In 2019, Spotify began testing a hardware device for car owners that it lovingly dubbed “Car Thing,” which allowed Spotify Premium users to play music and podcasts using controls. vocals starting with “Hey, Spotify”. Last year Spotify started to develop a similar voice integration in its mobile application. Access to the “Hey Spotify” voice function is now being deployed more widely.
Spotify chose not to officially announce the new addition, despite numerous reports that the voice option was appearing for many people in their Spotify app, leading to some confusion among users about availability.
An early report from GSM Arena, for example, indicated that Android users had received a push notification alerting them to the feature. The notification advised users to “Just turn on your mic and say, ‘Hey Spotify, play my favorite songs. “ When tapped, the notification launches Spotify’s new voice interface where users are tricked into first giving the app permission to use the microphone so they can verbally request the music they want to hear.
Several outlets were quick to report that the feature was released to Android users, which is only partially true.
Ultimately, the functionality is making its way to iOS devices as well. When we launched the Spotify app here on an iPhone running iOS 14.5, for example, we found that the same functionality did indeed go live. Just press the microphone button next to the search box to access the voice experience. We asked questions and found that other iPhone users on different versions of the iOS operating system also had this feature, including free users, Premium subscribers, and Premium Family Plan subscribers.
The screen that appears suggests in large bold text what you might say “Hey Spotify, play…” followed by the name of a random artist. It also features a big green button at the bottom to activate “Hey Spotify”.
Once activated, you can request artists, albums, songs, and playlists by name, as well as control playback with commands like stop, pause, skip this song, rewind, and more. Spotify confirms the order with a robotic-sounding male voice by default. (You can switch to a female voice in settings, if you prefer.)
This screen also alerts users that when the app hears the “Hey Spotify” voice command, it sends the user’s voice data and other information to Spotify. There is a link to Spotify’s policy regarding its use of voice data, which further explains that Spotify will collect recordings and transcripts of what you say as well as information about the content it has referred to you. The company says it could continue to use this data to improve functionality, develop new voice features, and target users with relevant ads. It may also share your information with service providers, such as cloud storage providers.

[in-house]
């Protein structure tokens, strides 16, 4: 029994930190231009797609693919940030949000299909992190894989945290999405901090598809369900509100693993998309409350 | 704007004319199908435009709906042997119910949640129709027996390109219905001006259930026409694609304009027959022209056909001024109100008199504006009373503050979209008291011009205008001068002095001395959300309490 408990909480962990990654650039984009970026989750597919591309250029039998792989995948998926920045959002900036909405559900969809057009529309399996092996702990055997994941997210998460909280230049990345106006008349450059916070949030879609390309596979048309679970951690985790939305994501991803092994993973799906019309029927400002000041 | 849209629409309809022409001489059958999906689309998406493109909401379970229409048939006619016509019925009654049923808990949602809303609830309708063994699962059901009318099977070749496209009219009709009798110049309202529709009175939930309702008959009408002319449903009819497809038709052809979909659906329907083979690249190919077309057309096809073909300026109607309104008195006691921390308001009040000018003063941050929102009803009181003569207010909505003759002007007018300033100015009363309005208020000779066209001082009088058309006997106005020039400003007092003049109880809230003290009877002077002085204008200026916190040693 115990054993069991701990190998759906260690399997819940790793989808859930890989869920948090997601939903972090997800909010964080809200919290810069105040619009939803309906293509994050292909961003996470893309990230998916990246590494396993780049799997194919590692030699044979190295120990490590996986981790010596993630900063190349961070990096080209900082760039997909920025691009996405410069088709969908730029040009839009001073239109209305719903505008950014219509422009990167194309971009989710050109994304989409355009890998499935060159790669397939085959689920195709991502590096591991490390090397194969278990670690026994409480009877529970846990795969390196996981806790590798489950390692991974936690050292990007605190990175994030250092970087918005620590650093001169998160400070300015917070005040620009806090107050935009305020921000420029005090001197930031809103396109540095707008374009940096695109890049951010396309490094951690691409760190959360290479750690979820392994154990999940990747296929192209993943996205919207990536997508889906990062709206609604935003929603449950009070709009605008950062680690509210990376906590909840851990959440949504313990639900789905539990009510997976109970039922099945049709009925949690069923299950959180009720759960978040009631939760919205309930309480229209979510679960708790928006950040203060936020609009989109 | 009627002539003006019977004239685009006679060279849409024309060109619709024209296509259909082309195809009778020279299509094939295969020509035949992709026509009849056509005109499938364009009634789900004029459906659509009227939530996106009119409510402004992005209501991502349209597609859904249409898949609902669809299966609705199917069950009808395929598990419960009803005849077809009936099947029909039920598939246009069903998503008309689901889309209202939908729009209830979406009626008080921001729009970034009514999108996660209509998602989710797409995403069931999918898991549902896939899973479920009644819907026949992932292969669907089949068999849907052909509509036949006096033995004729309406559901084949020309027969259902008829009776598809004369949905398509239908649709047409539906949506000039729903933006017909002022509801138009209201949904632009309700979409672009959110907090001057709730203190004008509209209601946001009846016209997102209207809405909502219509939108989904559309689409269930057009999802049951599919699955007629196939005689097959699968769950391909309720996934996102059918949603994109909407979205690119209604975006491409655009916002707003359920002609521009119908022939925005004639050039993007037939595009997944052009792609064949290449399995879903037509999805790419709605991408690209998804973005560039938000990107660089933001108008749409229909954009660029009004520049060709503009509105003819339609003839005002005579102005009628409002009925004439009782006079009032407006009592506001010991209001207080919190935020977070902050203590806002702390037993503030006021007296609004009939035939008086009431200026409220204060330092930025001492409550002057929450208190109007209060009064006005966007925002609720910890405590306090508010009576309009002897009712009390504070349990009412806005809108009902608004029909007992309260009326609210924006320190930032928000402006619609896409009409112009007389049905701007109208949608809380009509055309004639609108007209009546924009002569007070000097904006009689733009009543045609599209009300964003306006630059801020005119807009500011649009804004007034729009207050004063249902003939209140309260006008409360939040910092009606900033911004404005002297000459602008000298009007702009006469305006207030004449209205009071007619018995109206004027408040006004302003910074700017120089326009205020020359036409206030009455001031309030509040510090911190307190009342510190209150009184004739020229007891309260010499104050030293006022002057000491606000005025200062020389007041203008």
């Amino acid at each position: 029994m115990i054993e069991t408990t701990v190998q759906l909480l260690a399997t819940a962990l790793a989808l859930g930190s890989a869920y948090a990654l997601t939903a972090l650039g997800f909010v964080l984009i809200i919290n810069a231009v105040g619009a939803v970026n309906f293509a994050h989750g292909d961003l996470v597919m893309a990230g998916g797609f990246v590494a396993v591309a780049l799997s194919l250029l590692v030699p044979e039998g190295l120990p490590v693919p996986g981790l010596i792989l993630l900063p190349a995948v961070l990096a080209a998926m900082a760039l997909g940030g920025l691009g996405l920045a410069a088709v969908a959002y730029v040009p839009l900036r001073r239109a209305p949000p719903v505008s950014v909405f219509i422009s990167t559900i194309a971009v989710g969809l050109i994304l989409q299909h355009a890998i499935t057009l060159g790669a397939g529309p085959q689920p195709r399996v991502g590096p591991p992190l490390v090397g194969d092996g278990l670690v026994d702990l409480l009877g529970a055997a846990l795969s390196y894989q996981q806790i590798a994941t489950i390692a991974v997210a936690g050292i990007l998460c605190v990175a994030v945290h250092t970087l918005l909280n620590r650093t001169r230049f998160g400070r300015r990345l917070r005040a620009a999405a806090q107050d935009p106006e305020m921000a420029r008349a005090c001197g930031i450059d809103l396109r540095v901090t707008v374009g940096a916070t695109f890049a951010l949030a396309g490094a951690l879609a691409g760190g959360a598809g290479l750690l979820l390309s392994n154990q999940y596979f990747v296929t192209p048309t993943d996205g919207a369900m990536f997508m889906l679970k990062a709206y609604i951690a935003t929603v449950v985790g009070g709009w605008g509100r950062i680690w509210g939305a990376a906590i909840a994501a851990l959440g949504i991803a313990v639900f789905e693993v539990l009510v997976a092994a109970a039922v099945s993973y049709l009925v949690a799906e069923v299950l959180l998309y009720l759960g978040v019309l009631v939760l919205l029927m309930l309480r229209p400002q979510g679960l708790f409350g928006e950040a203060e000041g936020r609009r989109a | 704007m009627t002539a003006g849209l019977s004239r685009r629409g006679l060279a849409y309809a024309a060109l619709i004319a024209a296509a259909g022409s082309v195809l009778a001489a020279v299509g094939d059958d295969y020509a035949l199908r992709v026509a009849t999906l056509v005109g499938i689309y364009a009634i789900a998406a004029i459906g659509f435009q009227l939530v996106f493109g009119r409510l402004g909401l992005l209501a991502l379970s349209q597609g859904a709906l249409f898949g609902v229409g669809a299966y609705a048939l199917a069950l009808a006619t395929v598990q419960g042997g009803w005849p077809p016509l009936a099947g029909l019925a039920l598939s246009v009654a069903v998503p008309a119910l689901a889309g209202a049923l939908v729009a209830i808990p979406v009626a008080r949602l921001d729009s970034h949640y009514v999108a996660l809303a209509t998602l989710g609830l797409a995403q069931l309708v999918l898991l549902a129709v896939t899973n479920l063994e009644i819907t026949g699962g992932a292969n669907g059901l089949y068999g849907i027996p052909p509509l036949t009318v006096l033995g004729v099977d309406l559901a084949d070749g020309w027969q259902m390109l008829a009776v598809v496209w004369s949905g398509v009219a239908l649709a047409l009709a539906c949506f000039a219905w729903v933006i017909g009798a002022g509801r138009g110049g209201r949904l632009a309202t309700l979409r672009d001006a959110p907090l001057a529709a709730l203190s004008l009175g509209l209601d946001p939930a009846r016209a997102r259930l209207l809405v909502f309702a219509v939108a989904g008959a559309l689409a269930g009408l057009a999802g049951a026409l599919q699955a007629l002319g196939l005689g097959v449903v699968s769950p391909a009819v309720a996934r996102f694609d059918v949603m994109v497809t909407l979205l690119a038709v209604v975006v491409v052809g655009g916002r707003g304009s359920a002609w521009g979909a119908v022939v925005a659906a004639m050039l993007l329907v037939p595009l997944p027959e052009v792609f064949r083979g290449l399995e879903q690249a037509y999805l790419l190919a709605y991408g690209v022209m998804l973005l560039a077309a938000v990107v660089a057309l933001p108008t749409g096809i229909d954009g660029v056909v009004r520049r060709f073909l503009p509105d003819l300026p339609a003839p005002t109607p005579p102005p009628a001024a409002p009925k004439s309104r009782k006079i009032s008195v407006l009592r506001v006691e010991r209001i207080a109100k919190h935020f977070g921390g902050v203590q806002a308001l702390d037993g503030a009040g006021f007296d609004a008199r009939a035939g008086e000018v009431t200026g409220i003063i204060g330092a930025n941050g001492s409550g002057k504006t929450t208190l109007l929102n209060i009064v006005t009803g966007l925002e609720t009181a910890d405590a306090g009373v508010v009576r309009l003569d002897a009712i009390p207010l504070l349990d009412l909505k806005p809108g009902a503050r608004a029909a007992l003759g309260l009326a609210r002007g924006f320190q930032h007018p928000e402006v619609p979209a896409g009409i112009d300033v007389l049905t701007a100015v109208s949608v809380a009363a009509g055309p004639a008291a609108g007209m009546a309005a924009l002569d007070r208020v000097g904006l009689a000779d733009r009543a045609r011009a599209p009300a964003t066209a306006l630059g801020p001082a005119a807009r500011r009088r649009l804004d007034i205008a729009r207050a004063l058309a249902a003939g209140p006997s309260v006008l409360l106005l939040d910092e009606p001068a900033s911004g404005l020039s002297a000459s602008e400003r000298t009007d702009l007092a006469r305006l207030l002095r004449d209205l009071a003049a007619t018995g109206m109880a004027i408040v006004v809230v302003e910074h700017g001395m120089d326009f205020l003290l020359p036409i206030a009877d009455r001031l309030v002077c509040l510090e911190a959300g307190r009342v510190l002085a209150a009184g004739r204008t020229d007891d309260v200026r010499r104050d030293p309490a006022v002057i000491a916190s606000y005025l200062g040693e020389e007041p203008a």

The policy appears to be the same as the one used with Spotify’s voice ads, which launched last year, so it does not appear to have been updated to fully reflect the changes enabled with the launch of “Hey Spotify”. However, this indicates that, like other voice assistants, Spotify doesn’t just continuously record – it waits for users to say the wake-up words.
Given the origins of the ‘Hey Spotify’ voice command with ‘Car Thing’, there has been speculation that the mobile rollout is a signal that the company is about to launch its own hardware to the general public in the near future. to come up. There are already indications that may be true – MacRumors recently reported that they found references and photos to Car Thing and its various mediums in the code of the Spotify app. This follows Car Thing’s revelation in FCC filings in January of this year, which also fueled rumors that the device would launch soon.
Spotify was contacted for comment this morning, but has yet to provide answers on the feature’s launch despite a day’s wait. Instead, we were told that they “unfortunately have no news to share at this time”. It further suggests that some larger projects could be linked to the launch of this much smaller feature.
While consumers today are wary of tech companies’ data collection methods – and especially their use of voice data after the three tech giants confessed to bad practices on this front – there still exists a use case for voice commands, particularly from an accessibility perspective and, for drivers, from a safety perspective.
And while you can direct your voice assistant to your phone (or via CarPlay or Android Auto, if available) to play Spotify content, some may find it useful to be able to talk directly to Spotify – especially since Apple doesn’t. not allow Spotify to be set as the default music service. You can only train Siri to launch Spotify as a preferred service.
If, however, you have any doubts about using the “Hey Spotify” feature after enabling it, you can turn it off under “Voice Interactions” in the app settings.